AL HIRSCHFELD Biography - Other artists & entretainers


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Name: Albert Hirschfeld                                                             
Born: 21 June 1903 St. Louis, Missouri                                               
Died: 20 January 2003 New York City, NY                                             
Albert Hirschfeld (June 21, 1903 - January 20, 2003) was a Jewish American           
caricaturist best known for his simple black and white satirical portraits of       
celebrities and Broadway stars.                                                     
Born in St. Louis, Missouri he moved with his family to New York City where he       
received his art training at the Art Students League of New York. In 1924 he         
traveled to Paris and London, where he studied painting, drawing and sculpture.     
When he returned to the United States a friend showed one of his drawings to an     
editor at the New York Herald Tribune, which got him commissions for that           
newspaper and The New York Times.                                                   
Hirschfeld's art style is unique, and he is considered to be one of the most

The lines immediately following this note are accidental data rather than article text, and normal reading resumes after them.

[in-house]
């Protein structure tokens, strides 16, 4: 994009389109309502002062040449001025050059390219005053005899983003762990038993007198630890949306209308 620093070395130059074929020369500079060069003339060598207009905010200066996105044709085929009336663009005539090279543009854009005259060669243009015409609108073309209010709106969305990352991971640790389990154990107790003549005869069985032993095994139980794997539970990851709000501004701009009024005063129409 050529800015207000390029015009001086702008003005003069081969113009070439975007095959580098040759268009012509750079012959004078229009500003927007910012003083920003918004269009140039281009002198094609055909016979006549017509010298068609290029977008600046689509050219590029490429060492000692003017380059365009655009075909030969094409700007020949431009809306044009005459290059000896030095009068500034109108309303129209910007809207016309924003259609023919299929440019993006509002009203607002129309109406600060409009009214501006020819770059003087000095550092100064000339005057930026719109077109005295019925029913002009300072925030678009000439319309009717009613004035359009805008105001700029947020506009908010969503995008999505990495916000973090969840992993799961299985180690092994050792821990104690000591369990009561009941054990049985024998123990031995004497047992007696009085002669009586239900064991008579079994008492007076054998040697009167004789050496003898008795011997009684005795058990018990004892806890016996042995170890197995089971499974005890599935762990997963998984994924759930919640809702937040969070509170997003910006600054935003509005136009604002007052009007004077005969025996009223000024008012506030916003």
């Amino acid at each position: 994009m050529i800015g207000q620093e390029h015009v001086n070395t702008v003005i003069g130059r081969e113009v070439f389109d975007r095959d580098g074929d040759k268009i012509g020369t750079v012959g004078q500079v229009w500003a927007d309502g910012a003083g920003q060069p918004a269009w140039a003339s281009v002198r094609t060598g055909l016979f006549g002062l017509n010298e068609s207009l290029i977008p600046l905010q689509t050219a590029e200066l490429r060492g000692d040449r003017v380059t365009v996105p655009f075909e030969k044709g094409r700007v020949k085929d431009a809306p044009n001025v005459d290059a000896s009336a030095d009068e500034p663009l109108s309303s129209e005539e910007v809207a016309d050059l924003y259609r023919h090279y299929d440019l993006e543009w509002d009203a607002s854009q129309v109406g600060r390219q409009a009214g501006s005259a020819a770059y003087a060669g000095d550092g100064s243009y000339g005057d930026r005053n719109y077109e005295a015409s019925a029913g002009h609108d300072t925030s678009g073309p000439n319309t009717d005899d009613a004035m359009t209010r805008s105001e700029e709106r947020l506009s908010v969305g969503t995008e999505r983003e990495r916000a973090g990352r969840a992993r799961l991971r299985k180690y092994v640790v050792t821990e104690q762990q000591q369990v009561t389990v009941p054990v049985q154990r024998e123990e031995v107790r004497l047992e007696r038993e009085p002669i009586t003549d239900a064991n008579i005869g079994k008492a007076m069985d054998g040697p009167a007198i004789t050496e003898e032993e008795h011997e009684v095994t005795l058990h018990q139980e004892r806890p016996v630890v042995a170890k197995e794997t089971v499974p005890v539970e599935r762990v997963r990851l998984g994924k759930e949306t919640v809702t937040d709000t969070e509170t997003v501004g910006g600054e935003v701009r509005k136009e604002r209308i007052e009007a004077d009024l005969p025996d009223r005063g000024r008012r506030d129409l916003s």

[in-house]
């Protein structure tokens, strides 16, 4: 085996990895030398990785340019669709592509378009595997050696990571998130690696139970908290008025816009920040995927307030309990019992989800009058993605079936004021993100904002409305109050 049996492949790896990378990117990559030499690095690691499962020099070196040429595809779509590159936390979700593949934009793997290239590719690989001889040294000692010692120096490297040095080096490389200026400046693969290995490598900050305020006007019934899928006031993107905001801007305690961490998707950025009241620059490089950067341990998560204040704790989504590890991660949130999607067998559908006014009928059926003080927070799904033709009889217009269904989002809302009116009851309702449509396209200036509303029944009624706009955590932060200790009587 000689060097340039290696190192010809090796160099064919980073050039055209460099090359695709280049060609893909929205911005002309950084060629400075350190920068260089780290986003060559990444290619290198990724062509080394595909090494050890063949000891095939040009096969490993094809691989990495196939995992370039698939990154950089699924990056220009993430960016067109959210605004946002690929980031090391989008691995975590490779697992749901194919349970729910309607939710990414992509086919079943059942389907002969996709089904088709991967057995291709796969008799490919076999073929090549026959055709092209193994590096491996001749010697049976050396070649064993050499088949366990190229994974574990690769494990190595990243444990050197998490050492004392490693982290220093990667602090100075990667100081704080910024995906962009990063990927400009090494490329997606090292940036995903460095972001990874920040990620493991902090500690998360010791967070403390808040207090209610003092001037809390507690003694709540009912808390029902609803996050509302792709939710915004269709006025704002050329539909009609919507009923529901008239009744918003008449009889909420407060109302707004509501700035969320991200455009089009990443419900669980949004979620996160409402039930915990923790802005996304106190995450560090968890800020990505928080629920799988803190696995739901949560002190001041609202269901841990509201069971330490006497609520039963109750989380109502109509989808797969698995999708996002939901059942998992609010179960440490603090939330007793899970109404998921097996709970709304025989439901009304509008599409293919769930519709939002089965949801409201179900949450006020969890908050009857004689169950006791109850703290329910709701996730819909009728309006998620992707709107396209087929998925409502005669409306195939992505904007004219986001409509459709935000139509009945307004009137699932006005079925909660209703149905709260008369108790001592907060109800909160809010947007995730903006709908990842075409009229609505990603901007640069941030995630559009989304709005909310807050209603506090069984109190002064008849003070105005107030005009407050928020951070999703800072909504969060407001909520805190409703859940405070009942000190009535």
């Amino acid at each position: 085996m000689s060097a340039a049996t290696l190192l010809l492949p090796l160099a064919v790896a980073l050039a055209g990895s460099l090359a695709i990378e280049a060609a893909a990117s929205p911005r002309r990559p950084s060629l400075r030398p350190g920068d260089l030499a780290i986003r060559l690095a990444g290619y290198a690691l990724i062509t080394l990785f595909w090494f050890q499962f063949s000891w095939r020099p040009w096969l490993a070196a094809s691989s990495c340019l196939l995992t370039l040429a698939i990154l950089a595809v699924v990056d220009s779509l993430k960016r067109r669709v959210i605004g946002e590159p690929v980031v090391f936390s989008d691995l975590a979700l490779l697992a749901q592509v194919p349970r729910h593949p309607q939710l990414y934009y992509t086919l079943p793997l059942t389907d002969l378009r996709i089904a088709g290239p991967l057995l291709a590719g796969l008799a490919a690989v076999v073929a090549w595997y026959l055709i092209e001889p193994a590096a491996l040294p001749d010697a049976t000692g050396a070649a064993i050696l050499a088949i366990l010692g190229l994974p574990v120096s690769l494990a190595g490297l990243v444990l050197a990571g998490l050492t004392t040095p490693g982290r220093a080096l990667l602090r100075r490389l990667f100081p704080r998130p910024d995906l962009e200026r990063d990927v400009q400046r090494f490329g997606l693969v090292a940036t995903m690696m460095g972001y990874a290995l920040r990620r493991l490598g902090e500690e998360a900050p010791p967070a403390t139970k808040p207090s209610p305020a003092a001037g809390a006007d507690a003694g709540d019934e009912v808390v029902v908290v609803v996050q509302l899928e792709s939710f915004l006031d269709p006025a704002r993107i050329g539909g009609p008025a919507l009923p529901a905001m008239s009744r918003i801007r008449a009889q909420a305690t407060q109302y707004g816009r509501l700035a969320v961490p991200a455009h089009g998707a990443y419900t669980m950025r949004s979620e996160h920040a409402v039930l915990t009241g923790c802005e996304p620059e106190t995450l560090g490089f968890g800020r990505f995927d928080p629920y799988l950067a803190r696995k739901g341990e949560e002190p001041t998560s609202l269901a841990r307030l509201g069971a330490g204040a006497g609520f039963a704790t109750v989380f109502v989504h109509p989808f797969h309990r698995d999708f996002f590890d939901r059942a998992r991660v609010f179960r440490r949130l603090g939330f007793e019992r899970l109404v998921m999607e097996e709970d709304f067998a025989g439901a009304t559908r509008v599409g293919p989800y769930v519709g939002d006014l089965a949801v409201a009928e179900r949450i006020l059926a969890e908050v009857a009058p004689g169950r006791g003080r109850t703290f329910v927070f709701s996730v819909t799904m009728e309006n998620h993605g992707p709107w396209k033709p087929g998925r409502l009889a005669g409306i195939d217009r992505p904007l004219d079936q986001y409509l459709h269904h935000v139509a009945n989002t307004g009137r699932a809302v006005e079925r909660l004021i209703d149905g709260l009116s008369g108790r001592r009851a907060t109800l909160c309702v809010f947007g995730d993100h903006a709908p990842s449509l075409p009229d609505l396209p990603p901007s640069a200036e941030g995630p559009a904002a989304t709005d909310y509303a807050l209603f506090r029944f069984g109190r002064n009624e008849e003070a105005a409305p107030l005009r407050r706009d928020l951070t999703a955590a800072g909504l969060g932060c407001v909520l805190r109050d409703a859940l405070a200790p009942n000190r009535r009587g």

important figures in contemporary caricature, having influenced countless           
cartoonists. Hirschfeld's caricatures are almost always drawings of pure line       
with simple black ink on white paper with little to no shading or crosshatching.     
His drawings always manage to capture a likeness using the minimum number of         
lines. Though his caricatures often exaggerate and distort the faces of his         
subjects he is often described as being a fundamentally "nicer" caricaturist         
than many of his contemporaries, and being drawn by Hirschfeld was considered an     
honor more than an insult. Nonetheless he did face some complaints from his         
editors over the years; in a late-1990s interview with The Comics Journal           
Hirschfeld recounted how one editor told him his drawings of Broadway's "beautiful   
people" looked like "a bunch of animals". Hirschfeld generally dismissed these       
complaints, and most observers would agree that time proved him right.               
He was commissioned by CBS to illustrate a preview magazine featuring the           
network's new TV programming in fall 1963. One of the programs was Candid Camera,   
and Hirschfeld's caricature of the show's host Allen Funt outraged Funt so much     
he threatened to leave the network if the magazine were issued. Hirschfeld           
prepared a slightly different likeness, perhaps more flattering, but he and the     
network pointed out to Funt that the artwork prepared for newspapers and some       
other print media had been long in preparation and it was too late to withdraw       
it. Funt relented but insisted that what could be changed would have to be.         
Newsweek ran a squib on the controversy.